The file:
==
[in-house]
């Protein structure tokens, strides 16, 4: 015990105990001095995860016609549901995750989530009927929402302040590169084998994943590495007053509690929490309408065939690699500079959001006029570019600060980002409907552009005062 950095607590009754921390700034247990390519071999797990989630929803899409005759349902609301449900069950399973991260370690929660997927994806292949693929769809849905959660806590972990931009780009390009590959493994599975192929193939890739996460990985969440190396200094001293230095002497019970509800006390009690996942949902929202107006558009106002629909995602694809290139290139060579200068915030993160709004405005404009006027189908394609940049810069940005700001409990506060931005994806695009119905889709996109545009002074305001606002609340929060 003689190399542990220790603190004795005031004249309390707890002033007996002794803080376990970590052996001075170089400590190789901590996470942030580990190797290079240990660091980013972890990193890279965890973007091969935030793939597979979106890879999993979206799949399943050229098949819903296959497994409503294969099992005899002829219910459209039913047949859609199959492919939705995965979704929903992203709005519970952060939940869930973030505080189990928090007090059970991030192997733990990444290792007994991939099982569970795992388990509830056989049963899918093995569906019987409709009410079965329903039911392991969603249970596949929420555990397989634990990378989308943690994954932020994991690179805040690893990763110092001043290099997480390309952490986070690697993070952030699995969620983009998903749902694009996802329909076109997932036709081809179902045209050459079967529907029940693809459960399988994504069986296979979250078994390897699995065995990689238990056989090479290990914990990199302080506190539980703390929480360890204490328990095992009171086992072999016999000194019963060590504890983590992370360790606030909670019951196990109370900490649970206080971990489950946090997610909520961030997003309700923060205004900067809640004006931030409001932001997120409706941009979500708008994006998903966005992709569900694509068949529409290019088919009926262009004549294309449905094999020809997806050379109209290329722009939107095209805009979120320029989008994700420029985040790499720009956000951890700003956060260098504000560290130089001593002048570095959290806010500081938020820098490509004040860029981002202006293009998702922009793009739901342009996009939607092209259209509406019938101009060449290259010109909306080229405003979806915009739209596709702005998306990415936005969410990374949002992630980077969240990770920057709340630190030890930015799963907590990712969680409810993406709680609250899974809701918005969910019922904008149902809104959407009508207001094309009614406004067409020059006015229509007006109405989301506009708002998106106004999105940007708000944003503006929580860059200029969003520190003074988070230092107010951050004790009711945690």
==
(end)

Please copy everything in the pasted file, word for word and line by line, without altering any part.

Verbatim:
[in-house]
């Protein structure tokens, strides 16, 4: 015990105990001095995860016609549901995750989530009927929402302040590169084998994943590495007053509690929490309408065939690699500079959001006029570019600060980002409907552009005062 950095607590009754921390700034247990390519071999797990989630929803899409005759349902609301449900069950399973991260370690929660997927994806292949693929769809849905959660806590972990931009780009390009590959493994599975192929193939890739996460990985969440190396200094001293230095002497019970509800006390009690996942949902929202107006558009106002629909995602694809290139290139060579200068915030993160709004405005404009006027189908394609940049810069940005700001409990506060931005994806695009119905889709996109545009002074305001606002609340929060 003689190399542990220790603190004795005031004249309390707890002033007996002794803080376990970590052996001075170089400590190789901590996470942030580990190797290079240990660091980013972890990193890279965890973007091969935030793939597979979106890879999993979206799949399943050229098949819903296959497994409503294969099992005899002829219910459209039913047949859609199959492919939705995965979704929903992203709005519970952060939940869930973030505080189990928090007090059970991030192997733990990444290792007994991939099982569970795992388990509830056989049963899918093995569906019987409709009410079965329903039911392991969603249970596949929420555990397989634990990378989308943690994954932020994991690179805040690893990763110092001043290099997480390309952490986070690697993070952030699995969620983009998903749902694009996802329909076109997932036709081809179902045209050459079967529907029940693809459960399988994504069986296979979250078994390897699995065995990689238990056989090479290990914990990199302080506190539980703390929480360890204490328990095992009171086992072999016999000194019963060590504890983590992370360790606030909670019951196990109370900490649970206080971990489950946090997610909520961030997003309700923060205004900067809640004006931030409001932001997120409706941009979500708008994006998903966005992709569900694509068949529409290019088919009926262009004549294309449905094999020809997806050379109209290329722009939107095209805009979120320029989008994700420029985040790499720009956000951890700003956060260098504000560290130089001593002048570095959290806010500081938020820098490509004040860029981002202006293009998702922009793009739901342009996009939607092209259209509406019938101009060449290259010109909306080229405003979806915009739209596709702005998306990415936005969410990374949002992630980077969240990770920057709340630190030890930015799963907590990712969680409810993406709680609250899974809701918005969910019922904008149902809104959407009508207001094309009614406004067409020059006015229509007006109405989301506009708002998106106004999105940007708000944003503006929580860059200029969003520190003074988070230092107010951050004790009711945690």